Last year DS1 suggested he and I spent the day together in London. At 25 and living in the capital for the first time he was exploring everything he could and wanted an introduction to visiting art galleries but also to show me the Natural History Museum through his adult eyes after all the visits we all as a family had made during his childhood. We spent the morning at the NHM looking at the oldest and the newest galleries. At the bottom of the main staircase behind the great dinosaur DS1 told me a little about the museum’s founders whose statues stand on the first half landing. In the mineral gallery, I gazed at the beautifully tiled walls and hand crafted cabinets as well as the trays and trays of minerals, dull, shiny and sparkly in turn. We took the lift to the top of the giant chrysalis that houses the new earth galleries then wound our way down looking at Darwin’s journals from his voyage on the Beagle, maps of climate change and much besides.
Lunch was in the roof garden restaurant of Waterstone’s in Piccadilly, marking a shared love of books and from where we spotted the remarkable Art Deco building that is DS1’s company headquarters. In the afternoon at the National Gallery we followed JTH’s recommendation to look at just ten paintings beginning with the Wilton Triptych.
Triptych is not a new word to me it’s just that I didn’t consider it and I had not considered its meaning in art until I saw this painting, beautiful, vibrant, one of the earliest paintings on show in the UK. And what you may ask is its place in a knitting blog?
I thought for a while before giving this post the title triptych. Although I know the word means ‘three of’ what always comes first to my mind is the Wilton Triptych and other beautiful early renaissance altar pieces. But as this is the first of three posts about a trio of jewels with linking base colours of grey and bright jewel coloured decoration the title felt right.
It all began, not with the MLI, (more of that later) but with a pair or trousers. Beautiful, dark grey, wool flannel, perfectly fitting, Jigsaw trousers. I wore them and I wore them, with a wrap top for work or a dressy shirt and pashmina for the theatre. And then they wore out. Not in holes exactly but one day I narrowly avoided a serious wardrobe malfunction then I happened to hold them up to the light and saw that the whole seat was worn to transparency.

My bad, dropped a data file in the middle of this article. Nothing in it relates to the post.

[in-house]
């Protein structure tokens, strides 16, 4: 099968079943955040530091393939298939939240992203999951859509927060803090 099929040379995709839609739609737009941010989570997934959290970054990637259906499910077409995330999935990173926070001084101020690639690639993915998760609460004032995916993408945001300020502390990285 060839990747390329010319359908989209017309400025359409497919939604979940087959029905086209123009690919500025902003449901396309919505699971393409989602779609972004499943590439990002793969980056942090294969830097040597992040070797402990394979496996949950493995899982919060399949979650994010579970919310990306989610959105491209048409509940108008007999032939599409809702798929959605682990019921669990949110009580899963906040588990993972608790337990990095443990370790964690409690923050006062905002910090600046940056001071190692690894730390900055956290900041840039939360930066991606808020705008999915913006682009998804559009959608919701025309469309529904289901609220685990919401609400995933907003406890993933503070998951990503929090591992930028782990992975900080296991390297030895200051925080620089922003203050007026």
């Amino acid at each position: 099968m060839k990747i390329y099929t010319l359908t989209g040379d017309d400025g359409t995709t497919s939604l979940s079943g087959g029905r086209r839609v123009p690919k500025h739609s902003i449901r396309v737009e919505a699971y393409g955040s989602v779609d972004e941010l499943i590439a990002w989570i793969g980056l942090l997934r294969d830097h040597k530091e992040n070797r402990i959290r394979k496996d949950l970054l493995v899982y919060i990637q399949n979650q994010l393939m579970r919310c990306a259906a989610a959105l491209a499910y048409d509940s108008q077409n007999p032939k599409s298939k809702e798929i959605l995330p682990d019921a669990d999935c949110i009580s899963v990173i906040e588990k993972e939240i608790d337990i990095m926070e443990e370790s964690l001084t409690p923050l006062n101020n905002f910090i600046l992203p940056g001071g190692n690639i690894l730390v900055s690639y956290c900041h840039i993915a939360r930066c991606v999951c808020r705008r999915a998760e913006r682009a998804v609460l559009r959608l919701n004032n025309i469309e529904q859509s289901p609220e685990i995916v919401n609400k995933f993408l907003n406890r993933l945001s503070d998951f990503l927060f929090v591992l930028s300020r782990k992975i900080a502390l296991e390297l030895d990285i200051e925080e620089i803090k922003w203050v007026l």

As the legs were still perfect and I had the germ of an idea to use the fabric for some sort of patchwork and then pushed them to the back of the wardrobe and forgot about them for a while, until I had on my hands these beautiful leftovers.
And the two bundles of lovely stuff suggested cathedral window patch cushion.
Even tugging hard at a cut edge of the wool flannel it did not fray so I decided to fold the base patches only once, this saved material as well as bulk.
Each knitted window pane patch was slightly different, three in each colour and each colour in a different stitch (nothing fancy just stocking stitch, garter stitch and rib) three striped and one checkerboard. I know that it is possible to make stunning quilts in quick fire time but I love the relaxing feel of hand sewing, which gives me the same sense of calm as knitting, I can almost feel my pulse slowing and my blood pressure dropping.
There is so much opportunity to work on the tiny details when making something small . Sometimes my projects grow organically, the pieces themselves suggesting how they should look. I began with one piece of cathedral patch, using only recycled materials. As it grew into three cushions I knew I wanted them linked in many ways. I had the yarn, the recycled material is all grey and then one morning (in that land between sleep and wake) I thought about the backs. It’s all well and good to have a beautiful front but what about the back? – things like a waist band, pocket or collar lined with contrasting fabric, to give joy to the wearer even if no more than a quick glimpse is afforded to everyone else?
The backs of my cushions were to be beautiful, amusing or decorative in their utility, Cathedral Patch has a single patch in fairisle using each of the yarn colours and grey knitted piping.
Number two cushion is made, and number three waiting to be sewn together, but production has slowed a bit. I am writing this on the Greek island of Paxos where I am lucky enough to be staying for nearly four weeks. In paradise the internet connection is slow at its best and sometimes absent for days at a time and the distractions are many. So please, if you are one of my lovely regular readers, excuse the deplorable slackness and departure from my usual two posts a week.